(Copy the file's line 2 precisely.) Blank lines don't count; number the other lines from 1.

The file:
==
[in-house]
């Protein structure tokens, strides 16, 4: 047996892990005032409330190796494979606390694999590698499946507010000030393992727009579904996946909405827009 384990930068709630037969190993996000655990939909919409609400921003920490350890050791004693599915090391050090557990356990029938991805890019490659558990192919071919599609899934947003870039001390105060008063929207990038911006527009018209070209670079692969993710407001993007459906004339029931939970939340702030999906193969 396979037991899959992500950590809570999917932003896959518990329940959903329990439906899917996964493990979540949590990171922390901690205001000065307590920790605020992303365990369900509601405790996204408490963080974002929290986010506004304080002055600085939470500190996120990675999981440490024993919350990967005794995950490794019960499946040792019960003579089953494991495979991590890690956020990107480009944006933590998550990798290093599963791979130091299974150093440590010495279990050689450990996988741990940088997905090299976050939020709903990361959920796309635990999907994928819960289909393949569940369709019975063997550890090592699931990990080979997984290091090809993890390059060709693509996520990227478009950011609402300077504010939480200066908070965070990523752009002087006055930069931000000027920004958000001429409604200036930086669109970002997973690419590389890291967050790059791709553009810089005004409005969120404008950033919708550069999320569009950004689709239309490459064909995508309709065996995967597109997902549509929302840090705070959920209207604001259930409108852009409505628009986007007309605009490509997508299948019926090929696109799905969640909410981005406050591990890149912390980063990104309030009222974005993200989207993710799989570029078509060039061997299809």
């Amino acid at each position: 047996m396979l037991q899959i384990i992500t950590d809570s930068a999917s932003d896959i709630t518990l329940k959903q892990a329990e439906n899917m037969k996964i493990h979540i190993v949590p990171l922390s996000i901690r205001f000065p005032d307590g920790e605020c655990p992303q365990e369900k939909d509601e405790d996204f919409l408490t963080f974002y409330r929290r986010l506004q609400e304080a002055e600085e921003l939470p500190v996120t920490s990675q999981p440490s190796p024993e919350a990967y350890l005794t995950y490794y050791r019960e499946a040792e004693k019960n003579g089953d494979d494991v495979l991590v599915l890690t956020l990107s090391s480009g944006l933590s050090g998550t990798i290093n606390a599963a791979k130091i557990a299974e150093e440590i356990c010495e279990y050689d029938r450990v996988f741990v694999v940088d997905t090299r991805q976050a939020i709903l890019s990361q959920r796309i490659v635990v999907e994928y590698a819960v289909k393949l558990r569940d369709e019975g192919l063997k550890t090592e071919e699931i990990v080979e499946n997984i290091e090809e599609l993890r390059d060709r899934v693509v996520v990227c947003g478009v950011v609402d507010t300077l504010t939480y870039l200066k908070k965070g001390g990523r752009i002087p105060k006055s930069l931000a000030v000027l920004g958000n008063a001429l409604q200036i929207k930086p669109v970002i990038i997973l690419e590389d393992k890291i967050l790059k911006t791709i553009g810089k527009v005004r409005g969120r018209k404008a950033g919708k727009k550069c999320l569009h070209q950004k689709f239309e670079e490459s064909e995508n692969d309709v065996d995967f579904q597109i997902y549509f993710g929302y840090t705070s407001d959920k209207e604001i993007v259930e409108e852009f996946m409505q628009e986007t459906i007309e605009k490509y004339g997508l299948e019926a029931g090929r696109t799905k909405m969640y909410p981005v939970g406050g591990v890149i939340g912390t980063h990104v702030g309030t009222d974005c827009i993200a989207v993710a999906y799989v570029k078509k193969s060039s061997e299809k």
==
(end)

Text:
């Protein structure tokens, strides 16, 4: 047996892990005032409330190796494979606390694999590698499946507010000030393992727009579904996946909405827009 384990930068709630037969190993996000655990939909919409609400921003920490350890050791004693599915090391050090557990356990029938991805890019490659558990192919071919599609899934947003870039001390105060008063929207990038911006527009018209070209670079692969993710407001993007459906004339029931939970939340702030999906193969 396979037991899959992500950590809570999917932003896959518990329940959903329990439906899917996964493990979540949590990171922390901690205001000065307590920790605020992303365990369900509601405790996204408490963080974002929290986010506004304080002055600085939470500190996120990675999981440490024993919350990967005794995950490794019960499946040792019960003579089953494991495979991590890690956020990107480009944006933590998550990798290093599963791979130091299974150093440590010495279990050689450990996988741990940088997905090299976050939020709903990361959920796309635990999907994928819960289909393949569940369709019975063997550890090592699931990990080979997984290091090809993890390059060709693509996520990227478009950011609402300077504010939480200066908070965070990523752009002087006055930069931000000027920004958000001429409604200036930086669109970002997973690419590389890291967050790059791709553009810089005004409005969120404008950033919708550069999320569009950004689709239309490459064909995508309709065996995967597109997902549509929302840090705070959920209207604001259930409108852009409505628009986007007309605009490509997508299948019926090929696109799905969640909410981005406050591990890149912390980063990104309030009222974005993200989207993710799989570029078509060039061997299809």